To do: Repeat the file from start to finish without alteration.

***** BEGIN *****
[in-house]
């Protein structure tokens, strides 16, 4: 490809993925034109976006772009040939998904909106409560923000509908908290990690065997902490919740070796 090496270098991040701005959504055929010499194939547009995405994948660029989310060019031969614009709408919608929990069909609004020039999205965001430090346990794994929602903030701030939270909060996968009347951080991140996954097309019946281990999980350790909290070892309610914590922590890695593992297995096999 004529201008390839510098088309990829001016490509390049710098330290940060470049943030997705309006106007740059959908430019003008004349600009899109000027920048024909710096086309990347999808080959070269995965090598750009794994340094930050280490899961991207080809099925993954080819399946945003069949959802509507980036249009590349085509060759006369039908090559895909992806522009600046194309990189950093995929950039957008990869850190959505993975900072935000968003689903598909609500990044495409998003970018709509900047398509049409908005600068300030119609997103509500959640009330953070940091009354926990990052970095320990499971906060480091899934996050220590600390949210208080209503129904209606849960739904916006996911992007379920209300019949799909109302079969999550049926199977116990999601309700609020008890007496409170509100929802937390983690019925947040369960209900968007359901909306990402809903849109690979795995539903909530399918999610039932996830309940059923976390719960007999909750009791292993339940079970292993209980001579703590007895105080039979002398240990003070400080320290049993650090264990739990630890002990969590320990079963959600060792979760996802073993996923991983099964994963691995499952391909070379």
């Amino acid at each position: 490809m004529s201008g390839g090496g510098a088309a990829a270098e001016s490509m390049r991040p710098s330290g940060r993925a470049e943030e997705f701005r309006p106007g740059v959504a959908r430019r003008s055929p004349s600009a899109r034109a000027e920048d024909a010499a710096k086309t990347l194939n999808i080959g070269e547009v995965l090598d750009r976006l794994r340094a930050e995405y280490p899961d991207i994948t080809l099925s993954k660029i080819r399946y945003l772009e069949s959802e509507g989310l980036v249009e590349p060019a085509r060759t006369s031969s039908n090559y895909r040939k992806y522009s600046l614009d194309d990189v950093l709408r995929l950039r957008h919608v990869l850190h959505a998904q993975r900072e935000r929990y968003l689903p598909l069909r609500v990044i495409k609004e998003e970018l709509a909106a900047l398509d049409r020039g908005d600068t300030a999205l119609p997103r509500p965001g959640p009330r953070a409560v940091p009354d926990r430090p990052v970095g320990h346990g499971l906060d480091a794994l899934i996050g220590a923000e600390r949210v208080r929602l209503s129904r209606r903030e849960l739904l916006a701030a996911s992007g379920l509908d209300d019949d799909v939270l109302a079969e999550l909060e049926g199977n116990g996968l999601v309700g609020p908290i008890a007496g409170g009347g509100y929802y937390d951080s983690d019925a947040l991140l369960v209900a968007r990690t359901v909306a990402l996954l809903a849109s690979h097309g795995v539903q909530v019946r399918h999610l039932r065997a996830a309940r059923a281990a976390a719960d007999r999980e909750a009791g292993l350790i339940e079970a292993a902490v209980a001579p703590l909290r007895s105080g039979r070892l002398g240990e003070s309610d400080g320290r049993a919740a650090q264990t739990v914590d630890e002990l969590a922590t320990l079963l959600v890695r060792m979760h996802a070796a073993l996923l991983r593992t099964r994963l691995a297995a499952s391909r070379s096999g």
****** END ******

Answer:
[in-house]
């Protein structure tokens, strides 16, 4: 490809993925034109976006772009040939998904909106409560923000509908908290990690065997902490919740070796 090496270098991040701005959504055929010499194939547009995405994948660029989310060019031969614009709408919608929990069909609004020039999205965001430090346990794994929602903030701030939270909060996968009347951080991140996954097309019946281990999980350790909290070892309610914590922590890695593992297995096999 004529201008390839510098088309990829001016490509390049710098330290940060470049943030997705309006106007740059959908430019003008004349600009899109000027920048024909710096086309990347999808080959070269995965090598750009794994340094930050280490899961991207080809099925993954080819399946945003069949959802509507980036249009590349085509060759006369039908090559895909992806522009600046194309990189950093995929950039957008990869850190959505993975900072935000968003689903598909609500990044495409998003970018709509900047398509049409908005600068300030119609997103509500959640009330953070940091009354926990990052970095320990499971906060480091899934996050220590600390949210208080209503129904209606849960739904916006996911992007379920209300019949799909109302079969999550049926199977116990999601309700609020008890007496409170509100929802937390983690019925947040369960209900968007359901909306990402809903849109690979795995539903909530399918999610039932996830309940059923976390719960007999909750009791292993339940079970292993209980001579703590007895105080039979002398240990003070400080320290049993650090264990739990630890002990969590320990079963959600060792979760996802073993996923991983099964994963691995499952391909070379």
């Amino acid at each position: 490809m004529s201008g390839g090496g510098a088309a990829a270098e001016s490509m390049r991040p710098s330290g940060r993925a470049e943030e997705f701005r309006p106007g740059v959504a959908r430019r003008s055929p004349s600009a899109r034109a000027e920048d024909a010499a710096k086309t990347l194939n999808i080959g070269e547009v995965l090598d750009r976006l794994r340094a930050e995405y280490p899961d991207i994948t080809l099925s993954k660029i080819r399946y945003l772009e069949s959802e509507g989310l980036v249009e590349p060019a085509r060759t006369s031969s039908n090559y895909r040939k992806y522009s600046l614009d194309d990189v950093l709408r995929l950039r957008h919608v990869l850190h959505a998904q993975r900072e935000r929990y968003l689903p598909l069909r609500v990044i495409k609004e998003e970018l709509a909106a900047l398509d049409r020039g908005d600068t300030a999205l119609p997103r509500p965001g959640p009330r953070a409560v940091p009354d926990r430090p990052v970095g320990h346990g499971l906060d480091a794994l899934i996050g220590a923000e600390r949210v208080r929602l209503s129904r209606r903030e849960l739904l916006a701030a996911s992007g379920l509908d209300d019949d799909v939270l109302a079969e999550l909060e049926g199977n116990g996968l999601v309700g609020p908290i008890a007496g409170g009347g509100y929802y937390d951080s983690d019925a947040l991140l369960v209900a968007r990690t359901v909306a990402l996954l809903a849109s690979h097309g795995v539903q909530v019946r399918h999610l039932r065997a996830a309940r059923a281990a976390a719960d007999r999980e909750a009791g292993l350790i339940e079970a292993a902490v209980a001579p703590l909290r007895s105080g039979r070892l002398g240990e003070s309610d400080g320290r049993a919740a650090q264990t739990v914590d630890e002990l969590a922590t320990l079963l959600v890695r060792m979760h996802a070796a073993l996923l991983r593992t099964r994963l691995a297995a499952s391909r070379s096999g």